I considered posting a long philosophical argument about the vice that is Facebook, but decided against it out of practicality. This is my fifth day since I deactivated my account, and already I have had pressure to join the network again — the hive mind, so to speak. While I am not physically isolated from my family and friends, being isolated online in that way has never felt so good.
I contacted the friends who I thought most needed to know that in order to contact me, that must try and find me when I am rarely on a chat program, call my telephone, send snail mail, or just track me down physically, in person. This has worked insomuch as I am the one who seems to be doing the calling. I have heard about plans made on Facebook that I was completely unaware of — even though they were about me — until being told in person at undesirable times.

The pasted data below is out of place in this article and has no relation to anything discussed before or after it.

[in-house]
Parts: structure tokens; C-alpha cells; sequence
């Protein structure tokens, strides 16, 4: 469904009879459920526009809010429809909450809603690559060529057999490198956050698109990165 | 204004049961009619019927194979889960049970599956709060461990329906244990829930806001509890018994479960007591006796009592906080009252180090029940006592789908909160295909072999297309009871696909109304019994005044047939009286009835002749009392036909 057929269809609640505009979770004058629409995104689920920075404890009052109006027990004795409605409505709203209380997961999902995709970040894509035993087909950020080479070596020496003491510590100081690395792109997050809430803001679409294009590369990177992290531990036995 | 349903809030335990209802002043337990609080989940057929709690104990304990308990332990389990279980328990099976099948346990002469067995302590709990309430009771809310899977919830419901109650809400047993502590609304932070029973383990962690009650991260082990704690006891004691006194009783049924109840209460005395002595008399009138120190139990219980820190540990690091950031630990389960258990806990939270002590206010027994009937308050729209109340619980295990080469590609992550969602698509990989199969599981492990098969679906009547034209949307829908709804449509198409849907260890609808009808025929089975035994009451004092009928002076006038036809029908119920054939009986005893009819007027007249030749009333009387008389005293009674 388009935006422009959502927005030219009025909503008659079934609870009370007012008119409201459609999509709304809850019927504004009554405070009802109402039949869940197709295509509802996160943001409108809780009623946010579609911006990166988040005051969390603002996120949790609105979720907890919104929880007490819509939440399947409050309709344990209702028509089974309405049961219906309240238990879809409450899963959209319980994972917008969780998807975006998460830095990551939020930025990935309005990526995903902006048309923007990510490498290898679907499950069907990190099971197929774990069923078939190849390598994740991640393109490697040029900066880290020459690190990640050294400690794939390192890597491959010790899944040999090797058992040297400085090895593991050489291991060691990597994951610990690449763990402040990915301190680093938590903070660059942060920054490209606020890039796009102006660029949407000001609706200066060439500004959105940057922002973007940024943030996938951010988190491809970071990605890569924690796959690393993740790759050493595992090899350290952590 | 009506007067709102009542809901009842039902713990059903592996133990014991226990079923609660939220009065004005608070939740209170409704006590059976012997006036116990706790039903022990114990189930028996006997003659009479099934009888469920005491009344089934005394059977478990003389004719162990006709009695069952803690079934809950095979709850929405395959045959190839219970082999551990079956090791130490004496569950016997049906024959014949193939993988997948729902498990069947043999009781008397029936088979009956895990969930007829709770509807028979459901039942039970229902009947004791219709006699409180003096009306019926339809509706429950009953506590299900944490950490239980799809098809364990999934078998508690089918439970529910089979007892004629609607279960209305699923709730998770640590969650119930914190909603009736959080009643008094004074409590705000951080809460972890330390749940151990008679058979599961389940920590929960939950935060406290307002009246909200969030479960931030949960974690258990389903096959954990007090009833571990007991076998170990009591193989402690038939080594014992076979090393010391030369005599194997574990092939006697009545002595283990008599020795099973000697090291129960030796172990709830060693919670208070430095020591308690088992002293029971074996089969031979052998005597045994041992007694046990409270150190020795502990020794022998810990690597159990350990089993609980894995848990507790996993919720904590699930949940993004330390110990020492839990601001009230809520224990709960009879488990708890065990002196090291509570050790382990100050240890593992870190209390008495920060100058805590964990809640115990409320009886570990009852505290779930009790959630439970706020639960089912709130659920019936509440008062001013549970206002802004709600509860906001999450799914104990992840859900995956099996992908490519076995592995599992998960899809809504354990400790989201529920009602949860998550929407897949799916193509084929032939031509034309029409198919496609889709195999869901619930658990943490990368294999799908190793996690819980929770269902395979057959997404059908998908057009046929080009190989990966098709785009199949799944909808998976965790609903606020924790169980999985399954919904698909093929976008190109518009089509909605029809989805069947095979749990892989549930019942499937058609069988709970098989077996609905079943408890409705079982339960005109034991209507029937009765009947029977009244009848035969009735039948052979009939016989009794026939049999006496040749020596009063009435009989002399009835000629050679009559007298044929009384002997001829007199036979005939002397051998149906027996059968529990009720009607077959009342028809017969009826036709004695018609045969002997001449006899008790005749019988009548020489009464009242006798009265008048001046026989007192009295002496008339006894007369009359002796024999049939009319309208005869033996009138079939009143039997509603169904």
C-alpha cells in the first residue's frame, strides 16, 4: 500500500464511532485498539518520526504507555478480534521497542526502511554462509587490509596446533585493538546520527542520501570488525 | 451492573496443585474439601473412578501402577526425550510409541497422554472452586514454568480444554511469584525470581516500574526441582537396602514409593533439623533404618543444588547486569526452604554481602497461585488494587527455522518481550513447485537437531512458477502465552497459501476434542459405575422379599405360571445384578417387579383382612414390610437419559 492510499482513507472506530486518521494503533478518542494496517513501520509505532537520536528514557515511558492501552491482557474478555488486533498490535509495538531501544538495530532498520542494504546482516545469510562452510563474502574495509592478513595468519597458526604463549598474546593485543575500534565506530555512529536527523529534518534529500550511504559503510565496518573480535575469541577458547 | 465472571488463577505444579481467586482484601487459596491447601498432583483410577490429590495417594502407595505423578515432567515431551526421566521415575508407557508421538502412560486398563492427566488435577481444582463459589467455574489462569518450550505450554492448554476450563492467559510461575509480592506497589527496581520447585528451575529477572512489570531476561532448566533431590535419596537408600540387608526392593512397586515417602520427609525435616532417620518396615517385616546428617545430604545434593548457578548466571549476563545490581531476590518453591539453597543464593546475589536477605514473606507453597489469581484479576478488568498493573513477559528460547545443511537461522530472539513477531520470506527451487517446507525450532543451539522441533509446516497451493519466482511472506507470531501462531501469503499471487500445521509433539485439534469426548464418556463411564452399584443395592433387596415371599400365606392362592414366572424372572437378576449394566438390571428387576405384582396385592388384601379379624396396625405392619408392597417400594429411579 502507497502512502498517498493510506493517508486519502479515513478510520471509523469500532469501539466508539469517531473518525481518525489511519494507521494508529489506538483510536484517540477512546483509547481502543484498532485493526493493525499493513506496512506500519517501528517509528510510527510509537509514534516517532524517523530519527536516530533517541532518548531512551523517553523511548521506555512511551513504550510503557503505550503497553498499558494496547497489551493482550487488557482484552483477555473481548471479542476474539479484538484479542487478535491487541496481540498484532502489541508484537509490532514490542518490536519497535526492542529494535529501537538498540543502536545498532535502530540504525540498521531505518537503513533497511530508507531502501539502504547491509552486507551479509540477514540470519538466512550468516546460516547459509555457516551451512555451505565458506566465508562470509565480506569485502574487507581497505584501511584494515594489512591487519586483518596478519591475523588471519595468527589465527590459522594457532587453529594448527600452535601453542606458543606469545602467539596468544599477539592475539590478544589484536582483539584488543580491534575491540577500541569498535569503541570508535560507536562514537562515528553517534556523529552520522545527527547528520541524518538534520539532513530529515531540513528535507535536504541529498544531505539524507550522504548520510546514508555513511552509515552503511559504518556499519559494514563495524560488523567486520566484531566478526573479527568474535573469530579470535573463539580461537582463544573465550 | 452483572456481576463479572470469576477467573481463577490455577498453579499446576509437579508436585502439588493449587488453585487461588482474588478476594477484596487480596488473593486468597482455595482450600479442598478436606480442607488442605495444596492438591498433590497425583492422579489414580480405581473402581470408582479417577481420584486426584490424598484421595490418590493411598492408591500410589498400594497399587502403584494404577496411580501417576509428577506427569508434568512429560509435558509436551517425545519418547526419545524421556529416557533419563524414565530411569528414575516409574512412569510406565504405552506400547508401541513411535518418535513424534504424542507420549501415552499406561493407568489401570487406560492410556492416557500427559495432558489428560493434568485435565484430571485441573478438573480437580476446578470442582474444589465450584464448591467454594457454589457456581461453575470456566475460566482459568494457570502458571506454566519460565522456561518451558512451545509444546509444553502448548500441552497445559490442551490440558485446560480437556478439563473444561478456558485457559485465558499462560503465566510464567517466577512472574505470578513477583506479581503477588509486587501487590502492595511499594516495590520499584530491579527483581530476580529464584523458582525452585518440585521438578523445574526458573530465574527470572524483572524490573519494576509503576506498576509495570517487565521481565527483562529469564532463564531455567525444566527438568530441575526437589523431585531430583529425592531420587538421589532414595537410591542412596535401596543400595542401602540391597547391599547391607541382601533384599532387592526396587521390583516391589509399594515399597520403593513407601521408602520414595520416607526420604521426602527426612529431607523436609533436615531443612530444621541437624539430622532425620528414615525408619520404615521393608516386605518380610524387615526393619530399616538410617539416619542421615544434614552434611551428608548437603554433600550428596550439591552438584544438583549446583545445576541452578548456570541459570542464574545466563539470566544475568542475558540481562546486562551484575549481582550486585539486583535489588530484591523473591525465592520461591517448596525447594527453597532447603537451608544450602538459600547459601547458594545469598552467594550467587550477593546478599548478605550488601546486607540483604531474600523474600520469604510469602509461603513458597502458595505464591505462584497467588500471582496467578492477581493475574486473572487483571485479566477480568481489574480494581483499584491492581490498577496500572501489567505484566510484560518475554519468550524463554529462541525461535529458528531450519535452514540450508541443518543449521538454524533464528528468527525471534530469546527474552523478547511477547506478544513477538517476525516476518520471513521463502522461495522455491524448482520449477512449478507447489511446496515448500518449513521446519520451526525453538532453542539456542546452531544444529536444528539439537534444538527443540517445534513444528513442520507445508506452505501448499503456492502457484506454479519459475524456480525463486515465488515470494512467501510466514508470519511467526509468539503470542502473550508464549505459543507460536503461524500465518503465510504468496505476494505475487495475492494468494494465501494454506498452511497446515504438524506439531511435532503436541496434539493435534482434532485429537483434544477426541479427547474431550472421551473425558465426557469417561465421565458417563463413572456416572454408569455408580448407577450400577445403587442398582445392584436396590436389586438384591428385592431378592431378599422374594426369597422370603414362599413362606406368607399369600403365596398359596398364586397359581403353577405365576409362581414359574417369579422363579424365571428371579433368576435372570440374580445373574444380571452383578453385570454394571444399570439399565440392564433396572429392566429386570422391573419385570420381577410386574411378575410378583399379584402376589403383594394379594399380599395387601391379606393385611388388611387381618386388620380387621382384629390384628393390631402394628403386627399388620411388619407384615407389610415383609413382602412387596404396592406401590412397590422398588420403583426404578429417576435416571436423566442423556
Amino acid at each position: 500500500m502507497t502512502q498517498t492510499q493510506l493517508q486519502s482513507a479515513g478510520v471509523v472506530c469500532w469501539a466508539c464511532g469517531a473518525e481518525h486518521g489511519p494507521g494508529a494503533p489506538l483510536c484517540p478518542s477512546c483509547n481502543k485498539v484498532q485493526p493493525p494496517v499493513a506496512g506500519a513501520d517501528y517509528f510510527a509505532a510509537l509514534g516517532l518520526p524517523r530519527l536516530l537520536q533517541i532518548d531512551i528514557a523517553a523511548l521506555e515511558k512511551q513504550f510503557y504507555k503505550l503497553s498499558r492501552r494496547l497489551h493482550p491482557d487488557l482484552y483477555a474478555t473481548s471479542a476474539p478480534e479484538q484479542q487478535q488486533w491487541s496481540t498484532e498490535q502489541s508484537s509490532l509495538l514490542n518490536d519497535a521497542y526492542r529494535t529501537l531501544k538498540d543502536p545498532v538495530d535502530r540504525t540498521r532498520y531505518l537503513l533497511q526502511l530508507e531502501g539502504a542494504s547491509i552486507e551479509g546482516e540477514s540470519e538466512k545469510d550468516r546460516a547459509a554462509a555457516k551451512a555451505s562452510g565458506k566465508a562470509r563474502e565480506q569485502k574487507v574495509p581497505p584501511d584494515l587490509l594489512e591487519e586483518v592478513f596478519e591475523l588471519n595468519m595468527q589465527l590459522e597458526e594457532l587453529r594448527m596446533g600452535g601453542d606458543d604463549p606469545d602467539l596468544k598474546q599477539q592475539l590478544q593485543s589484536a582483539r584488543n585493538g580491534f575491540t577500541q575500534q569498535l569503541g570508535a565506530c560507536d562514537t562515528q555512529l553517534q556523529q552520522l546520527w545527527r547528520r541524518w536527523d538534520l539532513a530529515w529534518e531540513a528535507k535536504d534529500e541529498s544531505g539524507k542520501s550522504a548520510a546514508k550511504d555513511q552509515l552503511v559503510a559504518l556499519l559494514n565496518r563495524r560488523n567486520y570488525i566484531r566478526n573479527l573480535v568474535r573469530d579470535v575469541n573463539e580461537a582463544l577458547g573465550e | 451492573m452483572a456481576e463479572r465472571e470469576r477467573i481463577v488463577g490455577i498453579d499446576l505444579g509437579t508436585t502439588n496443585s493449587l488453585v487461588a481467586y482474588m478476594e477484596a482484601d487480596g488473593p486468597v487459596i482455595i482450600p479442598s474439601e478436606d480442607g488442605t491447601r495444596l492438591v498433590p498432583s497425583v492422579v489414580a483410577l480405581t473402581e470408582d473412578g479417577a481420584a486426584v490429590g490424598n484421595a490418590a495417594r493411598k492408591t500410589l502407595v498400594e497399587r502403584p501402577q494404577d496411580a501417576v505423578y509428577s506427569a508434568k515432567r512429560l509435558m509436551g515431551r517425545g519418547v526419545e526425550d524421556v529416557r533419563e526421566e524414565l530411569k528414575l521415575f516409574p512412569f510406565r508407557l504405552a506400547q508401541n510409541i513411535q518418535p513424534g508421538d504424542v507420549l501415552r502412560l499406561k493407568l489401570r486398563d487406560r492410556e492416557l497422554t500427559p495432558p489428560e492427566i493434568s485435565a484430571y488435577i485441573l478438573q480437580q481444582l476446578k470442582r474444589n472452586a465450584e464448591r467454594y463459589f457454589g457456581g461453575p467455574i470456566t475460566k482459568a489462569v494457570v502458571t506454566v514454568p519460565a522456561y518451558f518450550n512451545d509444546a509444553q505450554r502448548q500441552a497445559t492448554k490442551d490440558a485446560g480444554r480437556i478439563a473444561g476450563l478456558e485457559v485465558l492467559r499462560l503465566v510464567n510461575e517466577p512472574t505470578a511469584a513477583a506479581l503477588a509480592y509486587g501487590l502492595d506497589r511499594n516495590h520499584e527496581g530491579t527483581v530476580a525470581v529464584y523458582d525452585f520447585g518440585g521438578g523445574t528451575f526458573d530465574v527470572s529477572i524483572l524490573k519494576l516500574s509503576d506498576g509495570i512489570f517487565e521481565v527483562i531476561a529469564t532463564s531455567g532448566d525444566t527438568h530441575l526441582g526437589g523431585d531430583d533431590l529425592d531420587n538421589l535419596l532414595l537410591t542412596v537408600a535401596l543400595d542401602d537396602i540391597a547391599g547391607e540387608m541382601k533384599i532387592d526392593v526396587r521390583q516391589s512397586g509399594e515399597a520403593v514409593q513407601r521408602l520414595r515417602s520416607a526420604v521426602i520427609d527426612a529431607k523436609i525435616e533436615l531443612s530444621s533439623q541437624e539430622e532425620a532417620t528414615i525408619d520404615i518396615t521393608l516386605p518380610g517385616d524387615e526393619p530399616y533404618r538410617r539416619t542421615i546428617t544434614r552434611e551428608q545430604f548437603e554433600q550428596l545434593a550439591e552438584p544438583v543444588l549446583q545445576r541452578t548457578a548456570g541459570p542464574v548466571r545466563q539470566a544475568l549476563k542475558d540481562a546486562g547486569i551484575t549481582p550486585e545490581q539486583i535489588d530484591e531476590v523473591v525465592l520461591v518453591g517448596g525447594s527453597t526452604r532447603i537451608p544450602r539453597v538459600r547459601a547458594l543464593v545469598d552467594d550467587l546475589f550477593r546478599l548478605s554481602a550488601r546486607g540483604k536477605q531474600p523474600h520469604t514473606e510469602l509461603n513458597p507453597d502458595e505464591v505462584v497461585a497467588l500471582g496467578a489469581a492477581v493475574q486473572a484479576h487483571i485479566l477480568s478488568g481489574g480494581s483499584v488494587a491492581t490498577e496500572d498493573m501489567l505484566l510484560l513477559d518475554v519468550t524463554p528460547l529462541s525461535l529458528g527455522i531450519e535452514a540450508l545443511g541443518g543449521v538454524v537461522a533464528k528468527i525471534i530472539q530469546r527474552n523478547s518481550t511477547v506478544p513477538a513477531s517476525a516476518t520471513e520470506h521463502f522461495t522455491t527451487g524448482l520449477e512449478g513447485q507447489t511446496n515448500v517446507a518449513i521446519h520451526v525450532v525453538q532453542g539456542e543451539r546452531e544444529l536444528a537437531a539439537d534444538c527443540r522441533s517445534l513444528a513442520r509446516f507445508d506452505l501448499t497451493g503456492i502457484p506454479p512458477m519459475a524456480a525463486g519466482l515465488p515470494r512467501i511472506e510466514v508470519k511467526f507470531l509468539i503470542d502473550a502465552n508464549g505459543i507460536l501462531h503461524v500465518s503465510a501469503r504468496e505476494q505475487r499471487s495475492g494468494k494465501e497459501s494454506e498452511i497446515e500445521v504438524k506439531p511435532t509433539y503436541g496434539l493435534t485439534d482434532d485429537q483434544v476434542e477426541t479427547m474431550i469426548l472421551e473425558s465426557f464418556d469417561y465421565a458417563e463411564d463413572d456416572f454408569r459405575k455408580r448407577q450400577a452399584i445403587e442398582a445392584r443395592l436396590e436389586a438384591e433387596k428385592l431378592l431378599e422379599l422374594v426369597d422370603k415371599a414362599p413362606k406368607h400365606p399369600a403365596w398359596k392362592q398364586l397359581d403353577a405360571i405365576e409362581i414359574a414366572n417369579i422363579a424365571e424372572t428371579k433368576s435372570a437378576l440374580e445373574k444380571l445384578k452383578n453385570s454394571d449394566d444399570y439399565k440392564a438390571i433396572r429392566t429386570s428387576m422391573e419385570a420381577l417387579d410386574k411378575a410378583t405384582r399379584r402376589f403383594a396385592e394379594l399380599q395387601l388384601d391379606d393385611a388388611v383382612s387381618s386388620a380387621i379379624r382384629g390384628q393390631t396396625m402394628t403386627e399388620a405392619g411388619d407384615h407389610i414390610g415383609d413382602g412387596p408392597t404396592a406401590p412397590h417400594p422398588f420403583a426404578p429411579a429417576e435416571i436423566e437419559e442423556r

I am concluding, at least on day five, that it is pathetic how much I and others that I know rely on social networking websites. I cannot speak for the populous, but even for the small group of individuals that I associate with regularly, I feel more left out now that I am gone from Facebook.
I find myself doing habituated movements and thought patterns, moving my mouse towards the web browser and of what I need to check up on. Without Facebook as that constant gnawing sensation, I find something better to do. It’s really that simple.